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Mirror's Edge Catalyst is 900p on PS4, 720p on Xbox One

Forums - Gaming Discussion - Mirror's Edge Catalyst is 900p on PS4, 720p on Xbox One

But we already know these things don't really matter AT ALL!


...they will only become important again when Scorpio turns out to be more powerful than PS4neo



“It appeared that there had even been demonstrations to thank Big Brother for raising the chocolate ration to twenty grams a week. And only yesterday, he reflected, it had been announced that the ration was to be reduced to twenty grams a week. Was it possible that they could swallow that, after only twenty-four hours? Yes, they swallowed it.”

- George Orwell, ‘1984’

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the pixels of the Xbox version are not so good but it still looks good



Locknuts said:
CGI-Quality said:

Affirmative.

Doesn't really matter. I run my Origin games through Steam anyway. Haven't come across one that doesn't work yet.

Eh, it does matter, but it's probably not a big deal.



                                                                                                                                            

Looks like it's 1080p or 60fps but not both for consoles at least until the mid gen upgrades come out.



“The fundamental cause of the trouble is that in the modern world the stupid are cocksure while the intelligent are full of doubt.” - Bertrand Russell

"When the power of love overcomes the love of power, the world will know peace."

Jimi Hendrix

 

like all fb3 engine games



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Mummelmann said:
And people still have delusions that the PS4 Neo (or whatever it will be called) will somehow pull off 4k gaming?

And still be affordable lol. One dude on here seemed to think the "Xbox One Two" could be 4x more powerful than the Xbox One and be sold for $499US..... LOL.



greenmedic88 said:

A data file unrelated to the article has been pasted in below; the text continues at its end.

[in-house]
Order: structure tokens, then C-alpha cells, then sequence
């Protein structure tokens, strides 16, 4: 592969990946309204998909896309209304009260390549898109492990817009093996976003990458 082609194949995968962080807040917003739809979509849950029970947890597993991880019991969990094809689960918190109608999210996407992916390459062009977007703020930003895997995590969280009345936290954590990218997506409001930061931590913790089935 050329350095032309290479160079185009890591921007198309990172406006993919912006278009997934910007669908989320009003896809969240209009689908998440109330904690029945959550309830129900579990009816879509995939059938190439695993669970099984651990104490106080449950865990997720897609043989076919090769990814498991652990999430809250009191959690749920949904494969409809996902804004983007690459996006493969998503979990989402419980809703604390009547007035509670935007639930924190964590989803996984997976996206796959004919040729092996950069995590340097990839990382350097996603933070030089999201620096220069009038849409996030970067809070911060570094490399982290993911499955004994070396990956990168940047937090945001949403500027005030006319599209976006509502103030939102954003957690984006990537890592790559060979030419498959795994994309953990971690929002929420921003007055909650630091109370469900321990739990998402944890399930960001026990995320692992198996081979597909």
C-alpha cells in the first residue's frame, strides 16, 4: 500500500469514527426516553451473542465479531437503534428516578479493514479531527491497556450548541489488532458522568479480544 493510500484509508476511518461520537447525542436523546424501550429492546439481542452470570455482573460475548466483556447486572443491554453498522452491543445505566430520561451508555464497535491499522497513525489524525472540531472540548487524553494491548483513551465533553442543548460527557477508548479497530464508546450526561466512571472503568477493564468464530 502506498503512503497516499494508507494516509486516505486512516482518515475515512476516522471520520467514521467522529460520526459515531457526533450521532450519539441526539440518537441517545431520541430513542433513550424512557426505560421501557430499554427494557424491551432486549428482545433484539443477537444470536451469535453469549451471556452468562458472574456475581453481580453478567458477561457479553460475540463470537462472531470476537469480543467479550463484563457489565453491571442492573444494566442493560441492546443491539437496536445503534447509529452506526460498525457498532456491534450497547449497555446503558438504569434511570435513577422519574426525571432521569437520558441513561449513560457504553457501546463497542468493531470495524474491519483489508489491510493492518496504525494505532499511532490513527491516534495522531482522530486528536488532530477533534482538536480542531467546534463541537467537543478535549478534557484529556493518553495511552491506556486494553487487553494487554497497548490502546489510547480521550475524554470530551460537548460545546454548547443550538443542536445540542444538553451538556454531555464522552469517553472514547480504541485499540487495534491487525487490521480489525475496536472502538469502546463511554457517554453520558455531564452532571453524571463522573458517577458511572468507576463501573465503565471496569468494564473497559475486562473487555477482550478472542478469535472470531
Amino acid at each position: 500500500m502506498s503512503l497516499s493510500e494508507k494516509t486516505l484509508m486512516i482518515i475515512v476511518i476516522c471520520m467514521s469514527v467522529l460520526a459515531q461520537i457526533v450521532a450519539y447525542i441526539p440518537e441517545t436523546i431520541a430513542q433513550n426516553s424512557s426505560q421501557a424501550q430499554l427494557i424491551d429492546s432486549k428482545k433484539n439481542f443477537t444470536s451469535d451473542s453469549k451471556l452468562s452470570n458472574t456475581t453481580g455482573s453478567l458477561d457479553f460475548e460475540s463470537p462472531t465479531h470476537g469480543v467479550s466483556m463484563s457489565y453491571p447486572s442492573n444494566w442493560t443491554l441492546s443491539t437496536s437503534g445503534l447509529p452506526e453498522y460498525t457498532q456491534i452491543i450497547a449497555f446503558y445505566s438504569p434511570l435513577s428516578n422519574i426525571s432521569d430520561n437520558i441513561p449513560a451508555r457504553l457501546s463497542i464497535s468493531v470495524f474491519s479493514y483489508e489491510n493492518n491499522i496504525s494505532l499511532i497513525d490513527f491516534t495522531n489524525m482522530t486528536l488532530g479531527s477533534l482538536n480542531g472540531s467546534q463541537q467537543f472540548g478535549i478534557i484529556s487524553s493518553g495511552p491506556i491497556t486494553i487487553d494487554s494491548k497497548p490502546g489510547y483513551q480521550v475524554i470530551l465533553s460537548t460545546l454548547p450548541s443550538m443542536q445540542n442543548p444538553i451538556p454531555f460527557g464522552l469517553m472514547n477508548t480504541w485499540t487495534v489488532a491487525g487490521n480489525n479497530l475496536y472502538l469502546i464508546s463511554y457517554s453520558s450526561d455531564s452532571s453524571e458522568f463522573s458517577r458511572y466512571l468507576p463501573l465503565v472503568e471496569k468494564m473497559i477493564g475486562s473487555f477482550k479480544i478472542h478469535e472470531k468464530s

Mummelmann said:
And people still have delusions that the PS4 Neo (or whatever it will be called) will somehow pull off 4k gaming?

Well for small, low hardware overhead indy games sure, just as there were the same type of games on the PS3 that ran 1920x1080x60fps smoothly.

But obviously, we're all thinking about games using engines that push the bar or are at least within a generation of what's considered current. 

For those types of games, I'm not sure why the delusion that $400 worth of hardware will accomplish what several times that in independently sourced off the shelf PC hardware will cost persists for any other reasons than wishful thinking or a fundamental lack of understanding of the amount of processing power required for that level of performance. I don't even think $400 worth of video card alone can be considered 4k capable for high end game engines. 

Yeah, AAA gaming at 4K ain't happening on consoles for a few more years. You can't fit that kind of power in a console-sized box at an affordable price yet.



Guitarguy said:
Mummelmann said:
And people still have delusions that the PS4 Neo (or whatever it will be called) will somehow pull off 4k gaming?

And still be affordable lol. One dude on here seemed to think the "Xbox One Two" could be 4x more powerful than the Xbox One and be sold for $499US..... LOL.

It's called wishful thinking, likely paired with a general ignorance of contemporary semiconductor industry developments with regards to graphical and general processing performance.